This is a weekly spotlight created by Aimal at Bookshelves and Paperbacks that specifically illuminates diverse literature. You can find more details of it in the announcement post here. Each post involves sharing:
- A diverse book I have read and enjoyed
- A diverse book that has already been released but I have not read
- A diverse book that has not yet been released
Read and enjoyed: Bird by Crystal Chan
Only Bird matters.
And he flew away.
Jewel never knew her brother Bird, who died the day she was born, but all her life she has lived in his shadow. Her parents blame Grandpa for the tragedy; they say he attracted a malevolent spirit – a duppy – into their home. Grandpa hasn’t spoken a word since.
Now Jewel is twelve, and she is sure that Bird will haunt them forever – until the night she meets a strange boy in a tree. If she can find out who he is, perhaps she can discover her own identity too.
This was a gorgeous and incredible middle grade book with strong themes of family and friendship. Jewel’s narrative voice was absolutely beautiful, and I was immersed in it from start to finish. I also strongly empathised with her vulnerabilities, which have been shaped by the difficulties in her family as a result of the lingering tragedy of Bird’s death.
The other storyline involved Jewel’s friendship with John, a mysterious boy (black, adopted by white parents) who is temporarily staying in their town. Their relationship was heartwarming, exploring both joys and challenges. A highlight was how passionate they both were about the world – Jewel is fascinated by the Earth and aspires to become a geologist; John wants to become an astronaut and loves astronomy, which is refreshing to see in children’s fiction. Definitely a book I recommend.
A note that the author, like Jewel, is mixed-race – though Crystal Chan is half-Chinese, whilst Jewel is half-Jamaican, a quarter white, and a quarter Mexican.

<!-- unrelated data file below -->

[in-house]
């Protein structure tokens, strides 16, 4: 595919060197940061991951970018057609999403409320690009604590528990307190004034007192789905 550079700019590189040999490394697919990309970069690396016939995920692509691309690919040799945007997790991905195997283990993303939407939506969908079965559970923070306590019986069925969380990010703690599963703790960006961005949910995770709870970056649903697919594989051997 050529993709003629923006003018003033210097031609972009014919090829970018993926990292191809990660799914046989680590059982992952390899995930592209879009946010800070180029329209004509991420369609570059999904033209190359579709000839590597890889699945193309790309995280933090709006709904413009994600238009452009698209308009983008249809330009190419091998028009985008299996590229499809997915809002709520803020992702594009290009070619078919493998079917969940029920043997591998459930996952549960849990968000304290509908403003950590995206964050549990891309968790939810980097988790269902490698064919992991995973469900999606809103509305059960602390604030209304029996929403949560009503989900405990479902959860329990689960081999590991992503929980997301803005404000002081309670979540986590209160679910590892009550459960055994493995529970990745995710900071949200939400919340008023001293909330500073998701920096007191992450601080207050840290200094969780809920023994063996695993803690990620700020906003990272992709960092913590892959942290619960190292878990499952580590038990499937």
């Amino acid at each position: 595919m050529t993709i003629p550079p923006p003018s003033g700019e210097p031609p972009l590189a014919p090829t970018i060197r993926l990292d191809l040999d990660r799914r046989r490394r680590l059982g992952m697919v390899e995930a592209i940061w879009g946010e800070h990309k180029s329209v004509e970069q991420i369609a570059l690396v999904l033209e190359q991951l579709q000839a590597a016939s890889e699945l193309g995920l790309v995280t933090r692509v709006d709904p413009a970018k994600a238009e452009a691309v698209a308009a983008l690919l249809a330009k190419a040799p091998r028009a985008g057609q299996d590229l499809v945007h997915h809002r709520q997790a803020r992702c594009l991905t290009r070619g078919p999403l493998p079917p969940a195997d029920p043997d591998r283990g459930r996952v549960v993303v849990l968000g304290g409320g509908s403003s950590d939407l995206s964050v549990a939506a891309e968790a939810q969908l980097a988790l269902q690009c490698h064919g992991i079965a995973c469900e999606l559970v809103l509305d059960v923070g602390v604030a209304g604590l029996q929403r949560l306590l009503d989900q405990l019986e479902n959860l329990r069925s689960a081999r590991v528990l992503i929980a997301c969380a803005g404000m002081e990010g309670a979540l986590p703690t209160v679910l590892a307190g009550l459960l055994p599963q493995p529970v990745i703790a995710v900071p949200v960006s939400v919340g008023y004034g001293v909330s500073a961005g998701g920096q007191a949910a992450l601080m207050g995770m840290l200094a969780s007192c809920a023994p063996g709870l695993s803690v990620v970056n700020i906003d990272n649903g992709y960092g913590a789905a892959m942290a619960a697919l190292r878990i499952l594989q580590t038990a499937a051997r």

TBR: Where the Streets Had a Name by Randa Abdel-Fattah
Thirteen-year-old Hayaat is on a mission. She believes a handful of soil from her
grandmother’s ancestral home in Jerusalem will save her beloved Sitti Zeynab’s life. The only problem is the impenetrable wall that divides the West Bank, as well as the check points, the curfews, the permit system and Hayaat’s best-friend Samy, who is mainly interested in football and the latest elimination on X-Factor, but always manages to attract trouble.
But luck is on their side. Hayaat and Samy have a curfew-free day to travel to Jerusalem. However, while their journey may only be a few kilometres long, it may take a lifetime to complete.
Confession time: I’ve never actually read any of Randa Abdel-Fattah’s books *hides*. I know, what kind of an Australian am I?! Well, I’ve been meaning to for a long time, and conveniently enough, every one of her books is on my library’s ebook catalogue. Of all of them, this one intrigues me the most based on how moving and personal it sounds.
I’ve only read a handful of books set in the Middle East in the past – off the top of my head, ones I really enjoyed were I Am Malala by Malala Yousafzai and A Thousand Splendid Suns by Khaled Hosseini, though the latter was so difficult for me to recover emotionally from. YOU SHOULD READ IT.
I’ll definitely be reading this in January, as my first ever buddy read, with @paperwanders. Very excited!
Not yet released: The Secret of a Heart Note by Stacey Lee
Sometimes love is right under your nose. As one of only two aromateurs left on the planet, sixteen-year-old Mimosa knows what her future holds: a lifetime of weeding, mixing love elixirs, and matchmaking—all while remaining incurably alone. For Mim, the rules are clear: falling in love would render her nose useless, taking away her one great talent. Still, Mimosa doesn’t want to spend her life elbow-deep in soil and begonias. She dreams of a normal high school experience with friends, sports practices, debate club, and even a boyfriend. But when she accidentally gives an elixir to the wrong woman and has to rely on the lovesick woman’s son, the school soccer star, to help fix the situation, Mim quickly begins to realize that falling in love isn’t always a choice you can make.
At once hopeful, funny, and romantic, Stacey Lee’s The Secret of a Heart Note is a richly evocative coming-of-age story that gives a fresh perspective on falling in love and finding one’s place in the world.
You thought the Stacey Lee fangirling was over with the last spotlight? HAHAHAHA no. It’ll never be over.
Even though I’m not a huge romance fan, this sounds like such a fascinating and unique story, and the inspiration behind it (see here) is really intriguing. I’ve pre-ordered it and can’t wait to read it and share my thoughts with you all!